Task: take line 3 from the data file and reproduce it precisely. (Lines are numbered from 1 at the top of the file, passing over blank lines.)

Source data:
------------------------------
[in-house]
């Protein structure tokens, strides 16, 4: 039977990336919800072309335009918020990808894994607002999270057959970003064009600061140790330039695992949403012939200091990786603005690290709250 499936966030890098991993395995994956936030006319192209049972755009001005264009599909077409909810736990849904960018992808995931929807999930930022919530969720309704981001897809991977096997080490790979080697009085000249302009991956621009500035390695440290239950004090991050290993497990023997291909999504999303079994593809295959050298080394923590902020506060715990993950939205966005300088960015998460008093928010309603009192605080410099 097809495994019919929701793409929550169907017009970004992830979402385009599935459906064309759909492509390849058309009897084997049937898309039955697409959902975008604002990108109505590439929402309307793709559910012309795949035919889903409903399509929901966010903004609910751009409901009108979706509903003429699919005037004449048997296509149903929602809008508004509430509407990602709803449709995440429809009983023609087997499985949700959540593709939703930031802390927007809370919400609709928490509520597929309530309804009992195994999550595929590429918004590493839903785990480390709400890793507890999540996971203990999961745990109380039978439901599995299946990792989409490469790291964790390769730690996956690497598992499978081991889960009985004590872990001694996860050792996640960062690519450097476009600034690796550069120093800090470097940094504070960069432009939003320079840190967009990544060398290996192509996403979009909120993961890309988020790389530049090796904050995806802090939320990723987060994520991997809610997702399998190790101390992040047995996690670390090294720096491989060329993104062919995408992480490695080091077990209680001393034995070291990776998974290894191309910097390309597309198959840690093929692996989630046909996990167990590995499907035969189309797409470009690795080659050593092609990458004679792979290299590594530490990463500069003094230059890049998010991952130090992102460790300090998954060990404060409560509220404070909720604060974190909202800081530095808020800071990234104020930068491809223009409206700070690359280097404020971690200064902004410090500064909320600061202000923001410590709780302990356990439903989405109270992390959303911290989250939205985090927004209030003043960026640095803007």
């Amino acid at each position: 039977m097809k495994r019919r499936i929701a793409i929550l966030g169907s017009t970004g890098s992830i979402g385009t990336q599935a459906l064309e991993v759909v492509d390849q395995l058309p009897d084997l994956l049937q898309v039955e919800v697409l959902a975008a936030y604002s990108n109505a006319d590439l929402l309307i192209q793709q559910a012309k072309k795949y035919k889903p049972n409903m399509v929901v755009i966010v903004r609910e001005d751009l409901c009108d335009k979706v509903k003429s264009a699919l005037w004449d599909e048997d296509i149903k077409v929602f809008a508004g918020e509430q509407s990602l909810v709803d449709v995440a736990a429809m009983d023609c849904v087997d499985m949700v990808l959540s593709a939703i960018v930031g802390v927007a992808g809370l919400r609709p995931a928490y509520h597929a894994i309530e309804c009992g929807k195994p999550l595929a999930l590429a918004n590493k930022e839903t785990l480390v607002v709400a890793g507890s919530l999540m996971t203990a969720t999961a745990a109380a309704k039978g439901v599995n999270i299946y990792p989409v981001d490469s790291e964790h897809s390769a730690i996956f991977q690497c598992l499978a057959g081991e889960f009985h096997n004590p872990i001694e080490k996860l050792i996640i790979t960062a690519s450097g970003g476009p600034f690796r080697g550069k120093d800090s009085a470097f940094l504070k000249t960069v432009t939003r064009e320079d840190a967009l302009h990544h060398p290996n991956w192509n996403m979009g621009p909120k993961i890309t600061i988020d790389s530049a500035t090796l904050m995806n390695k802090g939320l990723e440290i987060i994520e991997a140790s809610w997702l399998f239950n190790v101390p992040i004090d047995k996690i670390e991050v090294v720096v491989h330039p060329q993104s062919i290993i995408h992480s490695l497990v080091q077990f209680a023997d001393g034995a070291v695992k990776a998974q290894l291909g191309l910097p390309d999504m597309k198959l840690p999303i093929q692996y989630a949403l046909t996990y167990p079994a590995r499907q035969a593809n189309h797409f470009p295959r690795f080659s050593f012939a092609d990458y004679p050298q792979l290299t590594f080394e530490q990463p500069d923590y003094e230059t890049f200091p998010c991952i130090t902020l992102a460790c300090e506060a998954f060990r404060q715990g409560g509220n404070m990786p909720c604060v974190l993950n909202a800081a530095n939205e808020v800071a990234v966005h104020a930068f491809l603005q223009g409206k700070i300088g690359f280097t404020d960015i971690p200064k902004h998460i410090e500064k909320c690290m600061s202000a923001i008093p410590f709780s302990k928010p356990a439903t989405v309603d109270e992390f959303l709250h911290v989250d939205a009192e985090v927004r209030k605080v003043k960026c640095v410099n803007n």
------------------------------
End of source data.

């Amino acid at each position: 039977m097809k495994r019919r499936i929701a793409i929550l966030g169907s017009t970004g890098s992830i979402g385009t990336q599935a459906l064309e991993v759909v492509d390849q395995l058309p009897d084997l994956l049937q898309v039955e919800v697409l959902a975008a936030y604002s990108n109505a006319d590439l929402l309307i192209q793709q559910a012309k072309k795949y035919k889903p049972n409903m399509v929901v755009i966010v903004r609910e001005d751009l409901c009108d335009k979706v509903k003429s264009a699919l005037w004449d599909e048997d296509i149903k077409v929602f809008a508004g918020e509430q509407s990602l909810v709803d449709v995440a736990a429809m009983d023609c849904v087997d499985m949700v990808l959540s593709a939703i960018v930031g802390v927007a992808g809370l919400r609709p995931a928490y509520h597929a894994i309530e309804c009992g929807k195994p999550l595929a999930l590429a918004n590493k930022e839903t785990l480390v607002v709400a890793g507890s919530l999540m996971t203990a969720t999961a745990a109380a309704k039978g439901v599995n999270i299946y990792p989409v981001d490469s790291e964790h897809s390769a730690i996956f991977q690497c598992l499978a057959g081991e889960f009985h096997n004590p872990i001694e080490k996860l050792i996640i790979t960062a690519s450097g970003g476009p600034f690796r080697g550069k120093d800090s009085a470097f940094l504070k000249t960069v432009t939003r064009e320079d840190a967009l302009h990544h060398p290996n991956w192509n996403m979009g621009p909120k993961i890309t600061i988020d790389s530049a500035t090796l904050m995806n390695k802090g939320l990723e440290i987060i994520e991997a140790s809610w997702l399998f239950n190790v101390p992040i004090d047995k996690i670390e991050v090294v720096v491989h330039p060329q993104s062919i290993i995408h992480s490695l497990v080091q077990f209680a023997d001393g034995a070291v695992k990776a998974q290894l291909g191309l910097p390309d999504m597309k198959l840690p999303i093929q692996y989630a949403l046909t996990y167990p079994a590995r499907q035969a593809n189309h797409f470009p295959r690795f080659s050593f012939a092609d990458y004679p050298q792979l290299t590594f080394e530490q990463p500069d923590y003094e230059t890049f200091p998010c991952i130090t902020l992102a460790c300090e506060a998954f060990r404060q715990g409560g509220n404070m990786p909720c604060v974190l993950n909202a800081a530095n939205e808020v800071a990234v966005h104020a930068f491809l603005q223009g409206k700070i300088g690359f280097t404020d960015i971690p200064k902004h998460i410090e500064k909320c690290m600061s202000a923001i008093p410590f709780s302990k928010p356990a439903t989405v309603d109270e992390f959303l709250h911290v989250d939205a009192e985090v927004r209030k605080v003043k960026c640095v410099n803007n």